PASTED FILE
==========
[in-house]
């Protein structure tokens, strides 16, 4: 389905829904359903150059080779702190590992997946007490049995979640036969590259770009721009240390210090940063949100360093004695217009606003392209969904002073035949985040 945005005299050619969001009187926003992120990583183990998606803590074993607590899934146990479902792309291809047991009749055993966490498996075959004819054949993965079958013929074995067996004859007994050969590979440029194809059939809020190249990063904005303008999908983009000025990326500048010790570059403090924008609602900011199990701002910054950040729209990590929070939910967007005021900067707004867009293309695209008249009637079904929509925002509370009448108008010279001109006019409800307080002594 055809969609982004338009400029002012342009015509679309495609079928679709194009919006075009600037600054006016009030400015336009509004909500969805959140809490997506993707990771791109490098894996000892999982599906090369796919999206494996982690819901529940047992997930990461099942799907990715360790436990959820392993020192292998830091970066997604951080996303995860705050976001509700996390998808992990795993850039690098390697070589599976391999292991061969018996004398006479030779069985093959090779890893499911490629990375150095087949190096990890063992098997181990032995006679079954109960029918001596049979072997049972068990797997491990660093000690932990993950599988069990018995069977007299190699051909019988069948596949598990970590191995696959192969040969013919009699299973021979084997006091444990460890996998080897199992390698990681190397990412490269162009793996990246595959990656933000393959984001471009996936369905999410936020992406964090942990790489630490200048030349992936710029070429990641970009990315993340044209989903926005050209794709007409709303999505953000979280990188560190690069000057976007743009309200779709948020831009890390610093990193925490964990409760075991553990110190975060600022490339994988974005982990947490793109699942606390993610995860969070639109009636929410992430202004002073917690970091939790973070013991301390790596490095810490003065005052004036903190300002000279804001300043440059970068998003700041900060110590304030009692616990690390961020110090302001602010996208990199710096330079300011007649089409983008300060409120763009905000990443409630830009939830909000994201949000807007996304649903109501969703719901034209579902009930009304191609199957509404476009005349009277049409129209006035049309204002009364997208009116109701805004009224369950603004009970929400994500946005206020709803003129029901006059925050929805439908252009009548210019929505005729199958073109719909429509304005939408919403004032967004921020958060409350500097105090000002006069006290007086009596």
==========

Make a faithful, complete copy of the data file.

[in-house]
């Protein structure tokens, strides 16, 4: 389905829904359903150059080779702190590992997946007490049995979640036969590259770009721009240390210090940063949100360093004695217009606003392209969904002073035949985040 945005005299050619969001009187926003992120990583183990998606803590074993607590899934146990479902792309291809047991009749055993966490498996075959004819054949993965079958013929074995067996004859007994050969590979440029194809059939809020190249990063904005303008999908983009000025990326500048010790570059403090924008609602900011199990701002910054950040729209990590929070939910967007005021900067707004867009293309695209008249009637079904929509925002509370009448108008010279001109006019409800307080002594 055809969609982004338009400029002012342009015509679309495609079928679709194009919006075009600037600054006016009030400015336009509004909500969805959140809490997506993707990771791109490098894996000892999982599906090369796919999206494996982690819901529940047992997930990461099942799907990715360790436990959820392993020192292998830091970066997604951080996303995860705050976001509700996390998808992990795993850039690098390697070589599976391999292991061969018996004398006479030779069985093959090779890893499911490629990375150095087949190096990890063992098997181990032995006679079954109960029918001596049979072997049972068990797997491990660093000690932990993950599988069990018995069977007299190699051909019988069948596949598990970590191995696959192969040969013919009699299973021979084997006091444990460890996998080897199992390698990681190397990412490269162009793996990246595959990656933000393959984001471009996936369905999410936020992406964090942990790489630490200048030349992936710029070429990641970009990315993340044209989903926005050209794709007409709303999505953000979280990188560190690069000057976007743009309200779709948020831009890390610093990193925490964990409760075991553990110190975060600022490339994988974005982990947490793109699942606390993610995860969070639109009636929410992430202004002073917690970091939790973070013991301390790596490095810490003065005052004036903190300002000279804001300043440059970068998003700041900060110590304030009692616990690390961020110090302001602010996208990199710096330079300011007649089409983008300060409120763009905000990443409630830009939830909000994201949000807007996304649903109501969703719901034209579902009930009304191609199957509404476009005349009277049409129209006035049309204002009364997208009116109701805004009224369950603004009970929400994500946005206020709803003129029901006059925050929805439908252009009548210019929505005729199958073109719909429509304005939408919403004032967004921020958060409350500097105090000002006069006290007086009596």